Review - Pretty Little Liars S04E15

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This week's episode had the Liars decoding Alison's diary but little did they know that the A -Team is closer than they think. In a race against time, the Liars must find Alison before A does. 

 Aria has been playing house with Ezra while Jake's away. WHY ARIA?! Ezra gave her a key to a cabin where they can meet up in secret. 

Emily either dreamed about Alison or she was there in her bedroom. You never really know but objects like the diary had been moved. Is it just me or is Emily's story like just getting more boring?

The Liars eventually find that Ali's diary or 'creative non-fiction' journal captures stories of their shared past including a tale about 'The Cradle Snatcher'. Apparently, Aria's little brother Mike got lucky with Hanna years ago and she was too ashamed to share. 

It's all about reading between the lines and that's exactly what Aria did. The clue leads them to a bed and breakfast that the Montgomery's use to holiday at. Unfortunately, the car fails to help the Liars reach their location and they end up stranded in the woods (This seems to happen way too much). Aria tells her friends that an uncle owns a cabin nearby (Ezra's secret cabin* more like it) which was not the brightest idea and the diary is stolen. 

Hanna has been depressed since Caleb's last visit before he returned to Ravenswood. I sense a new love for Hanna on the horizon with Travis whom we met back in 'Bring Down the Hoe' episode. He saves the day which only makes him a greater candidate to win Hanna's heart after Caleb ditched her a ghost.

 Toby uncovers the truth about his mother's death with the help of Mr Hastings. According to the real records, Mrs Cavanaugh fell from the roof by accident but then again can you really trust facts given in Pretty Little Liars right?

Is Ezra really A or is he just helping A to protect Aria? Since the writers unveiled his involvement in Ravenswood, the constant focus on his creepiness begs me to question the whole situation. 

Next Tuesday: Jake returns which can only mean one thing, move over Ezra and make room for the other guy. The Liars try to beat A to Alison's hiding spot and will we finally find out why she was so afraid to return home?

Review by Jessica Tisdell


REVIEW - The Big Bang Theory - S07E09 - ‘The Thanksgiving Decoupling’

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It’s Thanksgiving this week on The Big Bang Theory and all of the gang have been invited to spend it at the Wolowitz household with Howard’s mother and Bernadette’s father.

Sheldon does not want to spend Thanksgiving with the Wolowitz clan (and makes some racially insensitive jokes likening himself to a slave, being forced to do something he does not want too… These were just, uh, I don’t want to even get started. Sure Sheldon can be ignorant of many things, but this was just too far. Quit with these jokes already.), and Penny tries to cheer him up by telling him stories about Thanksgivings spent in unlikely places that turned out to be enjoyable. She recounts the Thanksgiving she spent with Zack three years ago (you remember Zack, the guy who thought the others were going to blow up the moon?) in Vegas when they got “fake” married. 

… What?! Turns out Penny has been married to Zack for the past three years, and neither of them realised it was a real marriage. Obviously Leonard is pretty upset since Penny agreed to marry Zack (albeit in an inebriated state), but has always turned Leonard down when he asked. This leads to a few pretty heated moments between Leonard and Penny, compounded by Zack’s sudden reappearance to sign the divorce papers.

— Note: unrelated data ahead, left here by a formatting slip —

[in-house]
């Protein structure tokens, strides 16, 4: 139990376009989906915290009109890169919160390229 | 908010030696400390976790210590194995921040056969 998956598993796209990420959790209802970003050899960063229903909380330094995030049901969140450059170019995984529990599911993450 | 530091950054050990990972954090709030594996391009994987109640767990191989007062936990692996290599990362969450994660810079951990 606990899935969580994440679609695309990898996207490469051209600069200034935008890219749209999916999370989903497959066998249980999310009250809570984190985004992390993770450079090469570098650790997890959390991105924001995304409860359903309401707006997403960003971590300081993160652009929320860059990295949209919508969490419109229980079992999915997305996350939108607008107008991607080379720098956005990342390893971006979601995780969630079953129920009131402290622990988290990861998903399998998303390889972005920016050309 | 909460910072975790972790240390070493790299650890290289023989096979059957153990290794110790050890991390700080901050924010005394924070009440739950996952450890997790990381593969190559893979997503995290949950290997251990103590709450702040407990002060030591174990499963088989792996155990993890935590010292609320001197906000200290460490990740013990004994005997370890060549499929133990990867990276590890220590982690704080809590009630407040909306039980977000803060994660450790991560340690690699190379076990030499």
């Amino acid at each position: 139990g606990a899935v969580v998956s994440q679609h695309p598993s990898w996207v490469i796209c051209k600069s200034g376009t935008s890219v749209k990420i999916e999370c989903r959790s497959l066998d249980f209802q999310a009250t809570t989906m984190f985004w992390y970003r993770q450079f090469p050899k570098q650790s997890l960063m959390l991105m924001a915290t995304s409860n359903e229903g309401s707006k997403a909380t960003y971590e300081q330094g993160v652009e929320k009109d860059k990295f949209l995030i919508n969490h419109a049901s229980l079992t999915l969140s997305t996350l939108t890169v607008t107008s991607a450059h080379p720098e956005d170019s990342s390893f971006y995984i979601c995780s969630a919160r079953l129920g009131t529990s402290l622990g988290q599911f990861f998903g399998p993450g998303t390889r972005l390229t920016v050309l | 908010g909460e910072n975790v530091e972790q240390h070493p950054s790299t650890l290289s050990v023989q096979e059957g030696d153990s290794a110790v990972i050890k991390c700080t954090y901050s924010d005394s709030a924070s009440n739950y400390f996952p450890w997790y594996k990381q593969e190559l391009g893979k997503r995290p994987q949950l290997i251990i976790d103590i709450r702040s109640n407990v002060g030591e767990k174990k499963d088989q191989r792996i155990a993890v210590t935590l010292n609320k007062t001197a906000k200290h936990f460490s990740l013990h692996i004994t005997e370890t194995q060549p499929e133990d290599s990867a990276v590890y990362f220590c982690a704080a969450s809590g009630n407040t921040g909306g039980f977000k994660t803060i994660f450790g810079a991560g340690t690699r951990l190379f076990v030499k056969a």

When I first heard the title of this week’s episode, I feared there was going to be a break-up. I’m not going to lie, I thought it would be Leonard and Penny. As soon as I heard about the Penny and Zack thing though, I breathed a sigh of relief, thinking, ‘oh, that’s the break-up’, but then Leonard and Penny start fighting, and Zack shows up again, reluctant to sign the papers… This was an interesting curveball to throw into the Leonard and Penny saga, and I’m sure it caught many of us off guard, so hats off to the writers for keeping the Leonard and Penny drama interesting (at least for one week anyway).

Meanwhile, Bernadette’s father seems as reluctant as Sheldon is to spend Thanksgiving in the Wolowitz house, and tries to tune everything out by drinking beer and watching football. Sheldon, who grew up watching football under the tutelage of his father, makes a comment about one of the plays. This intrigues Mr Rostenkowski, who asks Sheldon about his childhood and knowledge of football. Sheldon tells Mr Rostenkowski about his father and his subsequent death, who feels sorry for Sheldon and they begin to bond. This upsets Howard greatly, because his father abandoned him when he was eight, and has yet been unable to bond with Mr Rostenkowski. The other two begin to pick on Howard, so he turns to the one person who can stick up for him, Bernadette…

This story was quite sweet to start off with… until of course I realised it was just being used as a vehicle to get Sheldon drunk and make further inappropriate comments to those around him. Sigh. Sitcoms don’t have to be laugh a minute all of the time, sometimes they can just have ‘aww’ moments, something The Big Bang Theory has struggled with for a while. They got it perfectly right last season when Howard rediscovered an old letter his father sent him, but they haven’t been able to find this balance again since. I am optimistic that they can though.

Overall this was quite an interesting episode, with a couple of stories I don’t think we would have seen coming. Sure there was the classic shouting of Mrs Wolowitz, off-screen, whenever someone mentioned food, to remind us of the classic show, and a bit about Raj, Bernadette and Amy cooking for Thanksgiving that never really seemed to go anywhere (which made the episode seem a bit off-kilter), but it made for a solid episode.